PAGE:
"Agendered Iconography"
The shift away from using the shape of a physical body as signage and symbols. To remove any gender stereotyping, restrooms may begin to shift away from the familiar symbols of a man and a woman figure on doors to designate which restroom is which.

"AI Morality"
Reflects the moral and ethical compass that stems from programming AI to make our decisions. When self-driving cars recognize a life-and-death situation, who lives and who dies? A recent article by NPR was titled "Scholars Delve Deeper into the Ethics of Artificial Intelligence." A law firm recently allocated $10 million to Carnegie Mellon University to explore the ethics of artificial intelligence. One of the biggest questions they raised was, "What happens when you make robots that are smart, independent thinkers – and then try to limit their autonomy?" Good question.

"Broadcast Social Media"
2017 will see a merging of TV and social media, as more formats are adapted to mobile streaming. Long gone are the days of rushing home to catch your favorite sitcom on NBC, starting at exactly 8 p.m., for fear that you'll miss the opening moments. From Facebook Live to the NFL broadcasting the 2016 NFL season on Twitter, more and more the world of television is realizing that to keep people engaged they are going to have to adapt to all forms of social media.

"Campus Rage"
Controversy around political correctness is fueling free speech debates on campuses, mostly around racist, sexist, homophobic, or transphobic language. While on the list for 2017, we've certainly already seen evidence of this following our recent election cycle. Last year, I wrote a blog about what I believe has led to this cultural trend borrowing the title from the article in The Atlantic that prompted the blog. Titled "The Coddling of the American Mind," the authors explored how in the name of "emotional well-being" college students are increasingly demanding protection from words and ideas they don't like, and seeking punishment of those who give accidental offense. This has led to increased tensions in colleges and universities across the country.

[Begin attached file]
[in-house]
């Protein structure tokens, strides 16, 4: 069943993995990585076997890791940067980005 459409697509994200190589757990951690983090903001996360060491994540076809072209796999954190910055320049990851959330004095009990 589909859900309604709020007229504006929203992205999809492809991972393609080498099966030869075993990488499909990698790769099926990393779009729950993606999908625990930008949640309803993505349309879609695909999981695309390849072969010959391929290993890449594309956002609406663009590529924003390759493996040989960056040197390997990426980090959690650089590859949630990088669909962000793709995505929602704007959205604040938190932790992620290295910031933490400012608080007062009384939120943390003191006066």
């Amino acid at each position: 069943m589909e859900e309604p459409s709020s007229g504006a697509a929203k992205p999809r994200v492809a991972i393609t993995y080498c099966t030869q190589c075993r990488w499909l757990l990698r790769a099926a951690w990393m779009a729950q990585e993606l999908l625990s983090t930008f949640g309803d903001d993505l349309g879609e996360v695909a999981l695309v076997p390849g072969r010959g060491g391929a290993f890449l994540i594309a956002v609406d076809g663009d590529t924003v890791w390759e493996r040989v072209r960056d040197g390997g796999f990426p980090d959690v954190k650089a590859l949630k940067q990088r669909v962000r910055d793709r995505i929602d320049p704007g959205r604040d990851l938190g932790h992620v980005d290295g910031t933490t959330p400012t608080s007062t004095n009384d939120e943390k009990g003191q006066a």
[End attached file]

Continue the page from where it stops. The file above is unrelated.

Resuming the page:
"Empathy Tech"
Technologies such as VR (virtual reality) evoke both visceral emotional responses and allow us to see the world from a different perspective. From helping people to empathize with the refugee crisis to treating those recovering from post-traumatic stress disorder, the possibilities that the growth of VR technology will lead to are endless. I recently read an article in Christianity Today titled "The Surprising Theological Possibilities of Virtual Reality" that challenged Christians on how to react to this new medium. As the author writes, "With VR, we have the opportunity to give up our own power and agency and embody the experiences of another person, to suffer with them… and under the right circumstances, [these experiences] can help us become more Christlike."

"Millennial Fatigue"
Constant speculation about millennial quirks and follies will begin to wane as mass media exhausts its ability to cover the generation. But beyond this, culture will begin to take notice of the rise of Generation Z who currently constitute more than 25% of the entire U.S. population, surpassing Millennials, Gen X and even the Baby Boomers. And the methods of how we communicate with them are going to need to change dramatically. Shameless plug: my latest book, to be released in January 2017, is titled Meet Generation Z: Understanding and Reaching the New Post-Christian World and is now available for preorder on Amazon. Because the truth about Gen Z is that this generation is poised to challenge every church to rethink its role in a radically changing culture.